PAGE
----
The Psychedelic Furs - Talk Talk Talk - Classic Albums - Reviews - Soundblab

The Psychedelic Furs - Talk Talk Talk

by Jeff Penczak Rating:9 Release Date:1981-06-06
The Psychedelic Furs - Talk Talk Talk
The Psychedelic Furs - Talk Talk Talk

Released the day after singer Butler Rep's (now reverting to his given name, Richard Butler) 25th birthday, The Furs’ sophomore effort lays waste to the old “sophomore jinx” albatross. The final album with the original sextet, Talk Talk Talk would arguably signal the end of the fuller sound generated by departing second guitarist Roger Morris and, more importantly, sax player Duncan Kilburn, whose sinewy fills were essential to the band’s original sound. The album also found the band moving in a more commercial direction, jettisoning the moody, dark, almost gothy overtones of debut album tracks like ‘Sister Europe’ and ‘Imitation of Christ’ for more accessible singles like the evergreen ‘Pretty In Pink’ and the aggressive adrenaline rush of ‘Mr. Jones’.

Fans filled notebooks with interpretations of Butler’s enigmatic lyrics, which contained some of his best couplets (“The one who insists he was first in the line/Is the last to remember her name”; “You didn't leave me anything/That I can understand/Now I'm left with all of this/A room full of your trash”; “You have to be crazy to stay in this place/You just have to laugh at it all”), and yet buried the album title inside one of the album’s most forgettable tracks! The mysterious Caroline even returns from the debut’s ‘India’ for all the world to fall in love with! At least he jettisoned the cloying namedropping (Frank Sinatra, Sophia Loren, Charles Aznavour, Brigitte Bardot) and pilfering childhood favourites (The Supremes’ ‘Baby Love’, Small Faces ‘Sha La La’, Al Jolson).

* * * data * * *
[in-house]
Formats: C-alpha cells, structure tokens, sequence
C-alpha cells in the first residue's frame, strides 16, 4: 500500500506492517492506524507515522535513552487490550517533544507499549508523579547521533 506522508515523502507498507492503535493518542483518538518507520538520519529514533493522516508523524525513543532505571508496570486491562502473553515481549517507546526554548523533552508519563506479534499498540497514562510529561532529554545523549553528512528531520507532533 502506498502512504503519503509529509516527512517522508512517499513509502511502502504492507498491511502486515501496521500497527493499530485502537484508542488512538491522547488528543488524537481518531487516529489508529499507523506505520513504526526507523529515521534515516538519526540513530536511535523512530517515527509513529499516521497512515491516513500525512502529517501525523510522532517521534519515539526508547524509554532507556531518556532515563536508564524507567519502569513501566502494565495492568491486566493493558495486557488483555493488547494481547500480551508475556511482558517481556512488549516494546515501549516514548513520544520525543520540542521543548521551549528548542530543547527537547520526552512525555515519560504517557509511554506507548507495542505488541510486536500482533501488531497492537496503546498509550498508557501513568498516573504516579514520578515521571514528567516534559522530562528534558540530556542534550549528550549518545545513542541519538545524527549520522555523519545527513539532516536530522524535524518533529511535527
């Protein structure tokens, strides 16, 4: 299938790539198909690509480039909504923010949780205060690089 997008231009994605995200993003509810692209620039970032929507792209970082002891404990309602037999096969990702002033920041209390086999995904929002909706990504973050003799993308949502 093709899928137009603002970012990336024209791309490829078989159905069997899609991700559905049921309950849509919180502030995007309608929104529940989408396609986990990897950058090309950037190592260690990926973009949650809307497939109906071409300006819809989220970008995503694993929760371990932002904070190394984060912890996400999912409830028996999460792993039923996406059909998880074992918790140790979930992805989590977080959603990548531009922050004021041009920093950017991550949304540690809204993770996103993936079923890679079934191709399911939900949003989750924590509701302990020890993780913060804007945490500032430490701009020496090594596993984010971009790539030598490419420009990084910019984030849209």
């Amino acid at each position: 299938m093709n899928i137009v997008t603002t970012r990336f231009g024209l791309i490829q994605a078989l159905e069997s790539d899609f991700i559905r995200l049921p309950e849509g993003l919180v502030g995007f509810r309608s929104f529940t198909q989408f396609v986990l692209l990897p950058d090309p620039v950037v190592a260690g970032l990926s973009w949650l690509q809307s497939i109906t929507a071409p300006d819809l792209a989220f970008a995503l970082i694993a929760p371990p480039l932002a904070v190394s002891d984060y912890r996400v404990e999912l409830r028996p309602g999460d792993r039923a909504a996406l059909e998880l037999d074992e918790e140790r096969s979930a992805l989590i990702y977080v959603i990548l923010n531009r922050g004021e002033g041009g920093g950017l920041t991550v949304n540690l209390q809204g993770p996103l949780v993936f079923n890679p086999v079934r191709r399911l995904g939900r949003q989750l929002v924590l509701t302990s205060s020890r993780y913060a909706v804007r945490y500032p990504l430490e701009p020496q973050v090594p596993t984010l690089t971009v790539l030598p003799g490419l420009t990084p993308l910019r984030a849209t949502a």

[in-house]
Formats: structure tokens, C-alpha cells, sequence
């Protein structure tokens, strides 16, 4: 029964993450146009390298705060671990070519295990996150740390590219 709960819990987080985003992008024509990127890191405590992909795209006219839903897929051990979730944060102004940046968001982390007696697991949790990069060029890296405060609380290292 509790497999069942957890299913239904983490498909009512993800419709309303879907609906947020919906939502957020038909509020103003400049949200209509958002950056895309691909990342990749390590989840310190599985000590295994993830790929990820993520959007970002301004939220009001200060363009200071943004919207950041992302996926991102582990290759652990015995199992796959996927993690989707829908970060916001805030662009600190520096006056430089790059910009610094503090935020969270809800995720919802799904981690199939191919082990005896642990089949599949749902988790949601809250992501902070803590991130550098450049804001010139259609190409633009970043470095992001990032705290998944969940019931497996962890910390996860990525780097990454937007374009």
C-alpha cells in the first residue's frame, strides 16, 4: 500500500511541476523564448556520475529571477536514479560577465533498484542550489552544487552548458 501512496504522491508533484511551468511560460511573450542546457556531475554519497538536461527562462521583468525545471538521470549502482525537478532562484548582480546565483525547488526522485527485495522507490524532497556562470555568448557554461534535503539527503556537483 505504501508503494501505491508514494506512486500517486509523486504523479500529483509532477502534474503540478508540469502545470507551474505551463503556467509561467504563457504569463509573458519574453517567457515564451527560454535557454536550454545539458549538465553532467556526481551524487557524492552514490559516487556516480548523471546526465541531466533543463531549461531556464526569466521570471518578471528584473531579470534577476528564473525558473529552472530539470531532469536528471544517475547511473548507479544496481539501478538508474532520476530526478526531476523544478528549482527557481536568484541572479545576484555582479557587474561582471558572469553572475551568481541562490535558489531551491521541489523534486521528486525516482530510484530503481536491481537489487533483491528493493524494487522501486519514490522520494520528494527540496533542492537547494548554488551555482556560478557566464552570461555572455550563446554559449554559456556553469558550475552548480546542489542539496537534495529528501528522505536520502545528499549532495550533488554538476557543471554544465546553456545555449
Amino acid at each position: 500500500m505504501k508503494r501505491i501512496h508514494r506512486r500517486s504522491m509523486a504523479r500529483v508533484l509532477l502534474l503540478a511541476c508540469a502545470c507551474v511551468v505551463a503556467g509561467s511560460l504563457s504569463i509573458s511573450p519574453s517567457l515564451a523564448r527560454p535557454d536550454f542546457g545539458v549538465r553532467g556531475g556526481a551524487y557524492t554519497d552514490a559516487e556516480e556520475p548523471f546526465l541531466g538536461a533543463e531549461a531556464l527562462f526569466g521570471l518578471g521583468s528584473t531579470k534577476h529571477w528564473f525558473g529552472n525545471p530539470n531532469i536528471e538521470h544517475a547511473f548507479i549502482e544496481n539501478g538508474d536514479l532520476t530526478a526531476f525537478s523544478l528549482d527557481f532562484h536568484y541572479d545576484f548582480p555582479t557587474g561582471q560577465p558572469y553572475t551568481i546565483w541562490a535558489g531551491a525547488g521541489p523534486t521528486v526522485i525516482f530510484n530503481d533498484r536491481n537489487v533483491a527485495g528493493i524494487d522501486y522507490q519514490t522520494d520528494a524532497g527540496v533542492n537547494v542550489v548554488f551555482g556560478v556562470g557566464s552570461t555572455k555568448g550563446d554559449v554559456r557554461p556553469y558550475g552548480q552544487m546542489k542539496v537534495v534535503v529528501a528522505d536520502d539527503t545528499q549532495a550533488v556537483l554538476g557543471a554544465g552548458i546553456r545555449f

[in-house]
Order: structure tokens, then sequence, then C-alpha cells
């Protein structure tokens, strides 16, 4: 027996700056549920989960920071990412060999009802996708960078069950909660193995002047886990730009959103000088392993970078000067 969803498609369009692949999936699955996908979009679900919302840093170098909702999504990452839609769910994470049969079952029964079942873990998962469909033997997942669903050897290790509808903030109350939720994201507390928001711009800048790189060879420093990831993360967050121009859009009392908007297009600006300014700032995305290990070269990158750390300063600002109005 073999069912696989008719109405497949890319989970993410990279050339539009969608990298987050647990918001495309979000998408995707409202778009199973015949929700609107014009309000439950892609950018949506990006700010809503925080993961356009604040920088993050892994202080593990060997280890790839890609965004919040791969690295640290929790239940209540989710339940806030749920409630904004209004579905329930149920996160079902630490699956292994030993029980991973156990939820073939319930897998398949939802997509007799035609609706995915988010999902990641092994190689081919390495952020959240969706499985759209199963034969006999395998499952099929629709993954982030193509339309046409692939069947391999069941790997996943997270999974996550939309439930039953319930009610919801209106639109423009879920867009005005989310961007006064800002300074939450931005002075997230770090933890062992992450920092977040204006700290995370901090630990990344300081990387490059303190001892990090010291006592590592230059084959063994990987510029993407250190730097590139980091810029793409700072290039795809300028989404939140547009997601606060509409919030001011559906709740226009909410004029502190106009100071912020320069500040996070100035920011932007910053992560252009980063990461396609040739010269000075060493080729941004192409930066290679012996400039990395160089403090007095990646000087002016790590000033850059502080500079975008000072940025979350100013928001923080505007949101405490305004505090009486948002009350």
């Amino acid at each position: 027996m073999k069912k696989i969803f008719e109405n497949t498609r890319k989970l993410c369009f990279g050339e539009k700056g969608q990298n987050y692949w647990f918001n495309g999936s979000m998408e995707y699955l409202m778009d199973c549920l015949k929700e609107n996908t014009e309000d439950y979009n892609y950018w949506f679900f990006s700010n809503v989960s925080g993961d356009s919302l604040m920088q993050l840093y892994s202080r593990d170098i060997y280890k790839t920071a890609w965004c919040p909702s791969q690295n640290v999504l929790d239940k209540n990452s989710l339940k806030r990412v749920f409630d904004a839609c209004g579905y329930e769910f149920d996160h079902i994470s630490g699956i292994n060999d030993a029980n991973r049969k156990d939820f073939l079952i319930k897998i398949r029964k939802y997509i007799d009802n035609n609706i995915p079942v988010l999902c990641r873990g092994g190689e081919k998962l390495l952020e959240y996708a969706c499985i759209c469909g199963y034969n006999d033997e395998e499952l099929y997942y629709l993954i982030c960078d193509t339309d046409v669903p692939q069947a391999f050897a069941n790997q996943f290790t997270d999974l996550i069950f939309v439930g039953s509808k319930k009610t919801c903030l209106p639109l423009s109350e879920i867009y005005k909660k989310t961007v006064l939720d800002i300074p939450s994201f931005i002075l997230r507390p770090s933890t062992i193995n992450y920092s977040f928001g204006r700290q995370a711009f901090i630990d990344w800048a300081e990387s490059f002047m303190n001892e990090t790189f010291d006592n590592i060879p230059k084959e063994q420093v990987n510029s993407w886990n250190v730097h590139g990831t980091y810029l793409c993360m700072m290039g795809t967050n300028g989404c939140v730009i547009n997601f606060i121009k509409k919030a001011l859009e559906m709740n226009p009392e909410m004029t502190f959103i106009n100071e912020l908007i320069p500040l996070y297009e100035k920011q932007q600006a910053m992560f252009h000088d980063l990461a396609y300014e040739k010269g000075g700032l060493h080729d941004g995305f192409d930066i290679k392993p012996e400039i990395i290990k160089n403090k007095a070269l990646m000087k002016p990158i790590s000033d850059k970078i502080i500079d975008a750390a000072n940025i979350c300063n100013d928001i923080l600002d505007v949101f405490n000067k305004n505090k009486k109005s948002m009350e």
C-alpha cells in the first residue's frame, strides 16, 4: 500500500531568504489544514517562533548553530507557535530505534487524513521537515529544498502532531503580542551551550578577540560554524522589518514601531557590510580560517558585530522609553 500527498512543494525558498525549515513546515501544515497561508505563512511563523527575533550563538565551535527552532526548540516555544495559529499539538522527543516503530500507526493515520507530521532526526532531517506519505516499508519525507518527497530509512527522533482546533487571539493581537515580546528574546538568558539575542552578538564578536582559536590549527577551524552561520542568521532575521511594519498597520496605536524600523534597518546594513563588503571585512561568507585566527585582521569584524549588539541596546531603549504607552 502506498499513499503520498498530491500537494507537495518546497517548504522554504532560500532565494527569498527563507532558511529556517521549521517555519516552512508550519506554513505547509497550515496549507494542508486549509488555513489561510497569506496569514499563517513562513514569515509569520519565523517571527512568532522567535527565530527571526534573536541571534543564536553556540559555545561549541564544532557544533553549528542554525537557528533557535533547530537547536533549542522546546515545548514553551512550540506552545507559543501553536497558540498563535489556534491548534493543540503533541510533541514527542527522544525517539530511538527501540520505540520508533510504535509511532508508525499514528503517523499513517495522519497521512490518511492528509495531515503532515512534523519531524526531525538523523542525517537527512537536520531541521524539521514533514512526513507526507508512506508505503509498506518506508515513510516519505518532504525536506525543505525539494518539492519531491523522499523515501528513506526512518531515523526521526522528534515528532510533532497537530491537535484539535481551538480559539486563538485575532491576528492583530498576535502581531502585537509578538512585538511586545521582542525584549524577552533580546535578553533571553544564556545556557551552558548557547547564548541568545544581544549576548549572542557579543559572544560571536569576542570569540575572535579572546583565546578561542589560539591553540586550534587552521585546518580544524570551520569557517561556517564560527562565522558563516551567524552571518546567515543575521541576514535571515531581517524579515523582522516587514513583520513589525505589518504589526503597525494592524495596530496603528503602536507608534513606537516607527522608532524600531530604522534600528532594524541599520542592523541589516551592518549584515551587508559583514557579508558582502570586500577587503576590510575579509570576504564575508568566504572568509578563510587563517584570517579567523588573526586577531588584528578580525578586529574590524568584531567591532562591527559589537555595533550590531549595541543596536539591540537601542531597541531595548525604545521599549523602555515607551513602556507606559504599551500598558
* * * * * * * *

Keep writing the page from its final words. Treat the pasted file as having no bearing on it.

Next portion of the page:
Still, there are musical breadcrumbs from the debut that tie the albums together (‘Into You Like A Train’ is essentially a rewrite of ‘Pulse’, while opener ‘Dumb Waiters’ continues the Butler rap so prevalent on the earlier album. But it’s the nostalgic, sentimentalism of ‘All of This and Nothing’ and ‘She Is Mine’ that assure not a dry eye in the house will be returning the record to its sleeve. Butler may come across as a brash tosser with an overactive Bowie fixation, but it’s hard not to feel sympathy for the way the girls have treated him as he commiserates with his mum over broken hearts and lost opportunities.

Despite containing their biggest hit (and that only upon the eponymous soundtrack re-recording), Talk Talk Talk was their weakest seller before they jumped the shark after ‘89’s Midnight To Midnight. But it deserves another evaluation for the subtleties hidden within its deeper tracks.


Overall Rating (2)

5 out of 5 stars